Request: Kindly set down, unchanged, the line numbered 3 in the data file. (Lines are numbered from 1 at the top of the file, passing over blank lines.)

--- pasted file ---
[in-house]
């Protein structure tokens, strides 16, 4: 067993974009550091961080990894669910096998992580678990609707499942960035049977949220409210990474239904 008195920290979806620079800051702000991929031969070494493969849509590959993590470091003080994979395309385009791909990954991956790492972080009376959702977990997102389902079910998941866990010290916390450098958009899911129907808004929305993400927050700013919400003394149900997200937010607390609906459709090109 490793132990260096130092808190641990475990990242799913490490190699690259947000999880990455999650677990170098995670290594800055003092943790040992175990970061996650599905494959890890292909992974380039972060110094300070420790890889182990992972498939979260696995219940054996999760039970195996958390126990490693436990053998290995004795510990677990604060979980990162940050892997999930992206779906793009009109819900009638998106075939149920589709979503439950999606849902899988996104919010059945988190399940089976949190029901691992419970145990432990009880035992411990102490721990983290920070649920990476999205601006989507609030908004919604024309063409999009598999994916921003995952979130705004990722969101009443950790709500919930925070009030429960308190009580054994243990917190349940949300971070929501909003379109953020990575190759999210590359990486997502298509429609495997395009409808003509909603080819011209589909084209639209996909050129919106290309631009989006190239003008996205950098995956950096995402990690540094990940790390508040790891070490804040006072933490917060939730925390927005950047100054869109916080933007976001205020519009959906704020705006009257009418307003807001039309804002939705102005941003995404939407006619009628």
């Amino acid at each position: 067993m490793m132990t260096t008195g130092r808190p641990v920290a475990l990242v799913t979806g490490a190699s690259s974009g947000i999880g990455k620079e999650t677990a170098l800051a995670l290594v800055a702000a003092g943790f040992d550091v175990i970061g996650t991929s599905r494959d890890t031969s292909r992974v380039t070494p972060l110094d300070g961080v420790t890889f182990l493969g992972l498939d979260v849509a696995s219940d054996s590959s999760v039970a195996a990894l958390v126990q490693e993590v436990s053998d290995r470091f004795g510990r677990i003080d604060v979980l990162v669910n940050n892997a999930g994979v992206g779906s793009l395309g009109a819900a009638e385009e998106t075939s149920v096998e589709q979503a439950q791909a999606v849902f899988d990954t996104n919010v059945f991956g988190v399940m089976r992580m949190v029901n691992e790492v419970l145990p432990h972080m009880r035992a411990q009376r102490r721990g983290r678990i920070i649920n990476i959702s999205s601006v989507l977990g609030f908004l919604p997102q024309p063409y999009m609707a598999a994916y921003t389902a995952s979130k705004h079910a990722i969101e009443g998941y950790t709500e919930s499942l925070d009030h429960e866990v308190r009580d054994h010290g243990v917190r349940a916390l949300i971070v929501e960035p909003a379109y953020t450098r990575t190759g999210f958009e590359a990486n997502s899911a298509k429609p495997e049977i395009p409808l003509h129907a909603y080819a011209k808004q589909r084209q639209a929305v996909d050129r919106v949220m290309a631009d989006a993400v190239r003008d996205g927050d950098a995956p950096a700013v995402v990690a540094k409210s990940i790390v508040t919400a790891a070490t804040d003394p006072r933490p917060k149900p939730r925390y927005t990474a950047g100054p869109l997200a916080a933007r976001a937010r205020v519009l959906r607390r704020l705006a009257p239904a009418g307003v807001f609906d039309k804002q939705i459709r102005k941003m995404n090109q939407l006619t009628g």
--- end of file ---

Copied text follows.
């Amino acid at each position: 067993m490793m132990t260096t008195g130092r808190p641990v920290a475990l990242v799913t979806g490490a190699s690259s974009g947000i999880g990455k620079e999650t677990a170098l800051a995670l290594v800055a702000a003092g943790f040992d550091v175990i970061g996650t991929s599905r494959d890890t031969s292909r992974v380039t070494p972060l110094d300070g961080v420790t890889f182990l493969g992972l498939d979260v849509a696995s219940d054996s590959s999760v039970a195996a990894l958390v126990q490693e993590v436990s053998d290995r470091f004795g510990r677990i003080d604060v979980l990162v669910n940050n892997a999930g994979v992206g779906s793009l395309g009109a819900a009638e385009e998106t075939s149920v096998e589709q979503a439950q791909a999606v849902f899988d990954t996104n919010v059945f991956g988190v399940m089976r992580m949190v029901n691992e790492v419970l145990p432990h972080m009880r035992a411990q009376r102490r721990g983290r678990i920070i649920n990476i959702s999205s601006v989507l977990g609030f908004l919604p997102q024309p063409y999009m609707a598999a994916y921003t389902a995952s979130k705004h079910a990722i969101e009443g998941y950790t709500e919930s499942l925070d009030h429960e866990v308190r009580d054994h010290g243990v917190r349940a916390l949300i971070v929501e960035p909003a379109y953020t450098r990575t190759g999210f958009e590359a990486n997502s899911a298509k429609p495997e049977i395009p409808l003509h129907a909603y080819a011209k808004q589909r084209q639209a929305v996909d050129r919106v949220m290309a631009d989006a993400v190239r003008d996205g927050d950098a995956p950096a700013v995402v990690a540094k409210s990940i790390v508040t919400a790891a070490t804040d003394p006072r933490p917060k149900p939730r925390y927005t990474a950047g100054p869109l997200a916080a933007r976001a937010r205020v519009l959906r607390r704020l705006a009257p239904a009418g307003v807001f609906d039309k804002q939705i459709r102005k941003m995404n090109q939407l006619t009628g």